He seems to have been a man of prudence, of a diligent and inquisitive turn of mind, and of a classical taste. The result of his inquiries he wrought into a Latin poem, which he translated into English verse, and after his return to England, published them both in one pamphlet.

    The Latin poem is descriptive and elegant. The translation does not possess equal merit. The diction is, in some places, obscure; and many of the verses are rough and unharmonious. It contains, however, several good lines; and it maybe suggested as an apology for the rest, that it was composed long before Dryden and Pope had "tuned the English tongue." * With all its defects, we think it worthy of being presented, as a curious relick, to the publick, by whom we hope it will be favourably received.

__________

LECTORI.

CANDIDE si placidum dederis Philomuse Camœnæ
    Intuitum : tristi dulce levamen erit.
Optima mellifluis modulari carmina nervis
    Illud Apollineis cantibus euge melos.
Melles cœleste est effundere carmina munus,
    Frustrà de sicco pumice quæris aquam.
Dicito musa probè, brevitèr, simul, ordine, perge :
    Gloria summa tibi dicere vera : Vale.

IF thou Apollo hold'st thy scepter forth,
To these harsh numbers, that's thy royall worth.
Vaine is all search in these to search that vaine,
Whose stately style is great Apolloe's straine.
Minerva ne're distil'd into my muse
Her sacred droppes, my pumesse wants all juce.
My muse is plaine, conscise, her fam's to tell
In truth, and method, love or leave : Farewell.

* Johnson's Life of Pope.

Morell's Poem on New-England.         126

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ADDRESSED   TO  KING  CHARLES I.

NEW-England so nam'd by your Princely Grace,
Dread Soveraigne, now most humbly sues to see
Your Royal Highnes in your regall place,
Wishing your Grace all peace, blisse, soveraignty,
Trusting your goodnesse will her state and fame
Support, which goodnesse once vouchsaf'd her name.

__________

NOVA-ANGLIA.

HACTENUS ignotam populis ego carmine primus,
Te Nova, de veteri cui contigit Anglia nomen,
Aggredior trepidus pingui celebrare Minerva.
Fer mihi numen opem, cupienti singula plectro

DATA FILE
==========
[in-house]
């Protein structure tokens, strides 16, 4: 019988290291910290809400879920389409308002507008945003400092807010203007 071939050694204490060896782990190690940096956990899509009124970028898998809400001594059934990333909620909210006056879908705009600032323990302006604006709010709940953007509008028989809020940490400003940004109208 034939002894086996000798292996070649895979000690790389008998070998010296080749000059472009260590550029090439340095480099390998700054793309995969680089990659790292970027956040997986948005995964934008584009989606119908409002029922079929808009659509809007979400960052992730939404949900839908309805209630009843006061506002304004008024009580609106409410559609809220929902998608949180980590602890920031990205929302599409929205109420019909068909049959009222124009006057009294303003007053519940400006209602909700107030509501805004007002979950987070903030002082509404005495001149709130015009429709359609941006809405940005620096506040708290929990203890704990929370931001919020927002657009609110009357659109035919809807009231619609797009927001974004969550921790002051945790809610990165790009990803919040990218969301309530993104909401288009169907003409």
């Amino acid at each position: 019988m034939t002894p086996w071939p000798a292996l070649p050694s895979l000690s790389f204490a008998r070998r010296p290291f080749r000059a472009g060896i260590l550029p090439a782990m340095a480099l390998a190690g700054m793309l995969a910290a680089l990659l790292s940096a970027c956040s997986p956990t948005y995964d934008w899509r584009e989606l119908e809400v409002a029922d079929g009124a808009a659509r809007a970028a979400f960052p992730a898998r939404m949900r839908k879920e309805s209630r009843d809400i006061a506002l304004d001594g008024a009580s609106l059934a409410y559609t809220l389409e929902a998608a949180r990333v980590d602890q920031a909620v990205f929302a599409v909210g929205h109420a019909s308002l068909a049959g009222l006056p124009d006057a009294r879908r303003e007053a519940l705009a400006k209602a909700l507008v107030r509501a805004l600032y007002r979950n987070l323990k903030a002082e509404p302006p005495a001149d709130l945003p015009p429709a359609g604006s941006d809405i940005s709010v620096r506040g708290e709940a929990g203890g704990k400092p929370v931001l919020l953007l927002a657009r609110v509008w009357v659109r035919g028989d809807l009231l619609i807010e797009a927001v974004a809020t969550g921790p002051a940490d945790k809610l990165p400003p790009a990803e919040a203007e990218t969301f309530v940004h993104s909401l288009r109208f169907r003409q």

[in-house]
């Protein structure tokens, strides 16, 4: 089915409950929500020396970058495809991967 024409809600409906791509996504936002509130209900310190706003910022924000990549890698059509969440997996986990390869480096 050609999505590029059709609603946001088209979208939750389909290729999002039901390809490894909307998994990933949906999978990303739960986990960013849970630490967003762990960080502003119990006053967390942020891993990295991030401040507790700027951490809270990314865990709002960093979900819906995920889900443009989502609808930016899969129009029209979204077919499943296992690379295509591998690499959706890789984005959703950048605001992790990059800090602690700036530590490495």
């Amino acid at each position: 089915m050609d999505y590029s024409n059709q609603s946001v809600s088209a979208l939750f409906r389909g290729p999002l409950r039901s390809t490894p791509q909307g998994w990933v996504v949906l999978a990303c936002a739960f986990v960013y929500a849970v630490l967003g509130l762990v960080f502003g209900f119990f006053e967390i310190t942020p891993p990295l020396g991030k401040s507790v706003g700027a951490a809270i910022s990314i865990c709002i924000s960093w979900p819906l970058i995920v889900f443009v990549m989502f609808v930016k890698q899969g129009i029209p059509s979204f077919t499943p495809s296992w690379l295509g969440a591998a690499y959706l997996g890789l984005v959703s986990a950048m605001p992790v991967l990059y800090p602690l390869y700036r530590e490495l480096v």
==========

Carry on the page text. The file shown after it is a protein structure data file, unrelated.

Pandere veridico, quæ nuper vidimus ipsi:
Ut brevitèr vereque sonent modulamina nostra,
Temperiem cœli, vim terræ, munera ponti,
Et varios gentis mores, velamina, cultus.
Anglia felici meritò Nova nomine gaudens,
Sævos nativi mores pertæsa Coloni,
Indigni penitùs populi tellure feraci,
Mœsta superfusis attollit fletibus ora,
Antiquos precibus flectens ardentibus Anglos,
Numinis æterni felicem lumine gentem
Efficere : æternis quæ nunc peritura tenebris.
Gratum opus hoc Indis, dignumque piis opus Anglis,
Angelicæ quibus est naturæ nomen in umbra:
Cœlica ut extremis dispergant semina terris.

__________

NEW-ENGLAND.

FEARE not poore muse, 'cause first to sing her fame,
That's yet scarce known, unless by map or name;
A grand-childe to earth's paradize is borne,
Well lim'd, well nerv'd, faire, riche, sweete, yet forlone.
Thou blest director, so direct my verse,
That it may winne her people, friends, commerce;
Whilst her sweet ayre, rich soile, blest seas, my penne
Shall blaze and tell the natures of her men.
New-England, happie in her new true stile,
Wearie of her cause she's to sad exile
Expos'd by her's unworthy of her land,
 Intreates with tears Great Brittaine to command,
Her empire, and to make her know the time,
Whose act and knowledge onely makes divine.
A royall worke well worthy England's king,
These natives to true truth and grace to bring.
A noble worke for all these noble peares
Which guide this state in their superiour spheres.
You holy Aarons let your sensors nere
Cease burning, till these men Jehovah feare.

Morell's Poem on New England.              127

Est locus occiduo procul hinc spatiosus in orbe,
Plurima regna tenens, populisque incognitus ipsis :
Felix frugiferis sulcis, simul æquore felix :
Prædis perdives variis, et flumine dives,
Axe satis calidus, rigidoque a frigore tutus.
Proximus æthereo socius volitabilis igni
Aer, natali saliens levitate ; calore
Temperieque satis felicibus, humidus ante
Omnia principia, innatâ virtute coactus
Sistere difficilè in propria regione, volenti